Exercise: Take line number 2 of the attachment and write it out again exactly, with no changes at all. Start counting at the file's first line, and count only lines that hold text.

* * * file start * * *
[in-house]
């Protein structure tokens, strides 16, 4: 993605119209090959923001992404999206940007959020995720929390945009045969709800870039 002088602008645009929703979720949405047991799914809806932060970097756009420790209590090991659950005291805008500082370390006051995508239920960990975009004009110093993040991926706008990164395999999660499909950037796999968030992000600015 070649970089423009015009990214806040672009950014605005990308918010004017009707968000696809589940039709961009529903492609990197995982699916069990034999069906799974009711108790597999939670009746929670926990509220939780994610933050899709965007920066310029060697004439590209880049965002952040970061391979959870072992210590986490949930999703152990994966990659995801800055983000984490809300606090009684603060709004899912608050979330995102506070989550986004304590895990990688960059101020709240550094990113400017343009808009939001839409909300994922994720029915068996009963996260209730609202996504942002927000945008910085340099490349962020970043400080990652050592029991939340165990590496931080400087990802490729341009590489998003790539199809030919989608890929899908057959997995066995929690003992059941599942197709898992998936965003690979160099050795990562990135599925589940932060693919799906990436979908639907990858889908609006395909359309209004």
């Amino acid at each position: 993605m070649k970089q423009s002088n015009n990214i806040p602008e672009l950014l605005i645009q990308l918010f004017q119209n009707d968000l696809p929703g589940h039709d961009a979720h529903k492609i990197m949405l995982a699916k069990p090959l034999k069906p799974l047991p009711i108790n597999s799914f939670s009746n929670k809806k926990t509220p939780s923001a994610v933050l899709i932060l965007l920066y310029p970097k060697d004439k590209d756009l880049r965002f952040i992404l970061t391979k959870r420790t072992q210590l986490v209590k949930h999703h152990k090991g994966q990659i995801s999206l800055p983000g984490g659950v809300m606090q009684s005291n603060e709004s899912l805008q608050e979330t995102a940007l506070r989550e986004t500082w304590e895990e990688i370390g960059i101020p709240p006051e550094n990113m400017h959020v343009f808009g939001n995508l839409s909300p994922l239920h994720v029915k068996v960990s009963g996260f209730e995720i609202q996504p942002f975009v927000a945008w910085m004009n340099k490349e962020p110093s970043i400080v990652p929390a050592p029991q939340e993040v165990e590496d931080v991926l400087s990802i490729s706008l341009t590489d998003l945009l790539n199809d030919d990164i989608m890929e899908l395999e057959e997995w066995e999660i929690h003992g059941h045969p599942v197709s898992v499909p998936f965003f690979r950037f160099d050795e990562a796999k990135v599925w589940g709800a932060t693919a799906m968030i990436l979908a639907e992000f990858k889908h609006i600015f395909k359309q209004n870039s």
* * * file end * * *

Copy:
């Protein structure tokens, strides 16, 4: 993605119209090959923001992404999206940007959020995720929390945009045969709800870039 002088602008645009929703979720949405047991799914809806932060970097756009420790209590090991659950005291805008500082370390006051995508239920960990975009004009110093993040991926706008990164395999999660499909950037796999968030992000600015 070649970089423009015009990214806040672009950014605005990308918010004017009707968000696809589940039709961009529903492609990197995982699916069990034999069906799974009711108790597999939670009746929670926990509220939780994610933050899709965007920066310029060697004439590209880049965002952040970061391979959870072992210590986490949930999703152990994966990659995801800055983000984490809300606090009684603060709004899912608050979330995102506070989550986004304590895990990688960059101020709240550094990113400017343009808009939001839409909300994922994720029915068996009963996260209730609202996504942002927000945008910085340099490349962020970043400080990652050592029991939340165990590496931080400087990802490729341009590489998003790539199809030919989608890929899908057959997995066995929690003992059941599942197709898992998936965003690979160099050795990562990135599925589940932060693919799906990436979908639907990858889908609006395909359309209004």